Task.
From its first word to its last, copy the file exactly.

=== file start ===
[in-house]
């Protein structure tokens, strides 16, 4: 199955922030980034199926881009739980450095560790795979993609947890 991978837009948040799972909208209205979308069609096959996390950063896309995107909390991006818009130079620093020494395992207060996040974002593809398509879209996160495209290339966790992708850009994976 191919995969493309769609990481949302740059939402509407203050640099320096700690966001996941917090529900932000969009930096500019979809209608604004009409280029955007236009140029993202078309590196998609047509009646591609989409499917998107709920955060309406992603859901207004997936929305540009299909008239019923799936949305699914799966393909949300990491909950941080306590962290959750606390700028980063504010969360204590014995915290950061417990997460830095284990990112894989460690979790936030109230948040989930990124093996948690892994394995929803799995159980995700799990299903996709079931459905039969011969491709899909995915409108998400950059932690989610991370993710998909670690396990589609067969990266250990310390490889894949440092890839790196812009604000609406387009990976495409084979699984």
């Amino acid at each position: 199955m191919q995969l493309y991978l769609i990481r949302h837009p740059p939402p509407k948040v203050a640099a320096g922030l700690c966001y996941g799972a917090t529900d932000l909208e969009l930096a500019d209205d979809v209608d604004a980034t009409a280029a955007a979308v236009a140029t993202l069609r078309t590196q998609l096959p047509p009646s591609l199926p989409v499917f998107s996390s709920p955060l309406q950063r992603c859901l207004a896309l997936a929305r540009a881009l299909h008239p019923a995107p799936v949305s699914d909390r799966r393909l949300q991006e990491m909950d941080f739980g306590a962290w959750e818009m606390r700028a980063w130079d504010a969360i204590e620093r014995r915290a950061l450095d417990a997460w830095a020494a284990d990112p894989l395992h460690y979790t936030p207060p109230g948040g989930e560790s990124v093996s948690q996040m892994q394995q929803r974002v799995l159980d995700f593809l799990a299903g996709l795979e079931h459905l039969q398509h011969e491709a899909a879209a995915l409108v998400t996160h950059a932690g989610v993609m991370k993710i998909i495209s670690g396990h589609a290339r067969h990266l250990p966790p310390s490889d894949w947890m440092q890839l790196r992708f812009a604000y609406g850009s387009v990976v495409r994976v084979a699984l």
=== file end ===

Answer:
[in-house]
């Protein structure tokens, strides 16, 4: 199955922030980034199926881009739980450095560790795979993609947890 991978837009948040799972909208209205979308069609096959996390950063896309995107909390991006818009130079620093020494395992207060996040974002593809398509879209996160495209290339966790992708850009994976 191919995969493309769609990481949302740059939402509407203050640099320096700690966001996941917090529900932000969009930096500019979809209608604004009409280029955007236009140029993202078309590196998609047509009646591609989409499917998107709920955060309406992603859901207004997936929305540009299909008239019923799936949305699914799966393909949300990491909950941080306590962290959750606390700028980063504010969360204590014995915290950061417990997460830095284990990112894989460690979790936030109230948040989930990124093996948690892994394995929803799995159980995700799990299903996709079931459905039969011969491709899909995915409108998400950059932690989610991370993710998909670690396990589609067969990266250990310390490889894949440092890839790196812009604000609406387009990976495409084979699984």
């Amino acid at each position: 199955m191919q995969l493309y991978l769609i990481r949302h837009p740059p939402p509407k948040v203050a640099a320096g922030l700690c966001y996941g799972a917090t529900d932000l909208e969009l930096a500019d209205d979809v209608d604004a980034t009409a280029a955007a979308v236009a140029t993202l069609r078309t590196q998609l096959p047509p009646s591609l199926p989409v499917f998107s996390s709920p955060l309406q950063r992603c859901l207004a896309l997936a929305r540009a881009l299909h008239p019923a995107p799936v949305s699914d909390r799966r393909l949300q991006e990491m909950d941080f739980g306590a962290w959750e818009m606390r700028a980063w130079d504010a969360i204590e620093r014995r915290a950061l450095d417990a997460w830095a020494a284990d990112p894989l395992h460690y979790t936030p207060p109230g948040g989930e560790s990124v093996s948690q996040m892994q394995q929803r974002v799995l159980d995700f593809l799990a299903g996709l795979e079931h459905l039969q398509h011969e491709a899909a879209a995915l409108v998400t996160h950059a932690g989610v993609m991370k993710i998909i495209s670690g396990h589609a290339r067969h990266l250990p966790p310390s490889d894949w947890m440092q890839l790196r992708f812009a604000y609406g850009s387009v990976v495409r994976v084979a699984l």